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Laura Cantrell - Kitty Wells Dresses: Songs of the Queen of Country Music

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Artist: Laura Cantrell

Album: Kitty Wells Dresses: Songs of the Queen of Country Music

Label: Diesel Only

Review date: May. 17, 2011


Laura Cantrell - "Kitty Wells Dresses" (Kitty Wells Dresses: Songs of the Queen of Country Music)


In the Rock Snob’s Dictionary, Laura Cantrell is one of two “attractive, slightly wind-chapped young women” who appear in the entry for “Americana” with a cross-reference to “Alt.Country.” Literally. I am not making this up. Tift Merritt is surely Cantrell’s closest competition, but both singers are part of a female neo-traditional country coterie that encompasses other talented singer-songwriters such as Megan Reilly and Neko Case. Of the artists in this distinguished group, Cantrell can arguably lay claim to the most compelling and also traditional oeuvre. Having honed her sense of country music history through the plum summer job of tour guide at the Country Music Hall of Fame, Cantrell has infused that ethos into a series of excellent full-length recordings since the turn of the century.

With Kitty Wells Dresses: Songs of the Queen of Country Music, Cantrell puts her tradition front and center. A country legend whose career tracked the apex of the honky tonk style and its transition into the “countrypolitan” Nashville sound, Kitty Wells is best known for her recording of “It Wasn’t God Who Made Honky Tonk Angels,” a feminist rejoinder to Hank Thompson’s “The Wild Side of Life.” Cantrell’s choice of Wells for a covers album — which stemmed from an invitation from the Country Music Hall of Fame to organize a musical program for a Kitty Wells exhibit — was fortuitous and inspired. With a straight vocal delivery and nostalgic but restrained instrumentation, Cantrell positions herself midway between the nasal tenor and stringed cries of Wells’s recordings and the silky studio sheen and orchestral sweep of Emmylou Harris’s. Cantrell does not reach the emotional heights of those singers at their best, but neither does she lapse into their occasionally cloying affectations.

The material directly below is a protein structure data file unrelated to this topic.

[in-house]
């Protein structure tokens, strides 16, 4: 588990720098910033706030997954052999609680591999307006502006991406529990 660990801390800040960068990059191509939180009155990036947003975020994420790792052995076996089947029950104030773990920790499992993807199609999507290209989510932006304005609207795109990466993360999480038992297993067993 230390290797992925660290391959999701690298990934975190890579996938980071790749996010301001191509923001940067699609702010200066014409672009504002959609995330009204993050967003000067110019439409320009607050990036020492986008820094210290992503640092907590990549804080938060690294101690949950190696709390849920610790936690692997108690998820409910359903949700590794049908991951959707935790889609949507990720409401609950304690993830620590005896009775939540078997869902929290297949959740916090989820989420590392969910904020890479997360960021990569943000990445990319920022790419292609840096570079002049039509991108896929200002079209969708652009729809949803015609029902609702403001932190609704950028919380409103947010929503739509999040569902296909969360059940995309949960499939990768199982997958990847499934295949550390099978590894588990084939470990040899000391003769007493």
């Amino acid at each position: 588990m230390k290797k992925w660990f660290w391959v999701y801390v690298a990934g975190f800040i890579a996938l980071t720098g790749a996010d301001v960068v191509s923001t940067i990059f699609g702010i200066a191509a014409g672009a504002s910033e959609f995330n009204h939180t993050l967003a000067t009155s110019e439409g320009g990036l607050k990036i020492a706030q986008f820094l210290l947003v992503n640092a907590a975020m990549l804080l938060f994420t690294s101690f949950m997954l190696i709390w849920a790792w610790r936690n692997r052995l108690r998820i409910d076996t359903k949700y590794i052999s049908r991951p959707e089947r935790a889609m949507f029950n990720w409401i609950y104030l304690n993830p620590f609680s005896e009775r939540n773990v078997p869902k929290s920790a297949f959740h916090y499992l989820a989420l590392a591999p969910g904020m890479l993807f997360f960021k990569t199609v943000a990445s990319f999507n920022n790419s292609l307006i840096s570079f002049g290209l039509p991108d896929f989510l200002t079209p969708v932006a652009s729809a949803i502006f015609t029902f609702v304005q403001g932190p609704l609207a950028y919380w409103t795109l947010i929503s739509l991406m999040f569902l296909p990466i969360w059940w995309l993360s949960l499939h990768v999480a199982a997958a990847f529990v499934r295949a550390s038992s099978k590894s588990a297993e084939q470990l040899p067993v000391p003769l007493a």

Aside from Cantrell’s original title track — the slightly more modern aesthetic of which only reinforces the basic continuity between Wells and Cantrell — the set list of Kitty Wells Dresses draws together fairly well-known compositions such as “It Wasn’t God Who Made Honky Tonk Angels,” “Making Believe” (also memorably recorded by Emmylou Harris), “I Gave My Wedding Dress Away,” and “I Can’t Tell My Heart” (also performed by Hank Williams, among others). However, the more obscure numbers such as “I Don’t Claim to Be an Angel” and “Poison in Your Heart” are also endearing and delivered with unfailing class. Cantrell’s ace studio hands fill out each track’s stately gallop with a wealth of gentle sighs from fiddles and pedal steel guitars.

Impeccably tasteful, Kitty Wells Dresses is no mere museum piece. It deserves to rest in an enthusiast’s country collection somewhere among, say, Buck Owens Sings Harlan Howard and Del Shannon Sings Hank Williams. On balance, Cantrell’s reverent restraint is more appealing than the sort of adventurous but uneven approach to the contemporary cover of classic country exemplified by Dwight Meets Buck, and its trip from Bakersfield to the arena. Still, Kitty Wells Dresses doesn’t have quite the understated emotional resonance of Cantrell’s best, more pop-inflected recordings, which include renditions of obscure gems by people Cantrell has worked with or just admired — among them “Two Seconds,” “Not the Trembling Kind,” “Little Bit of You,” “14th Street,” even “Love Vigilantes.” Cantrell’s most recent covers album wets one’s appetite for new renditions of a more contemporary kind.

By Benjamin Ewing

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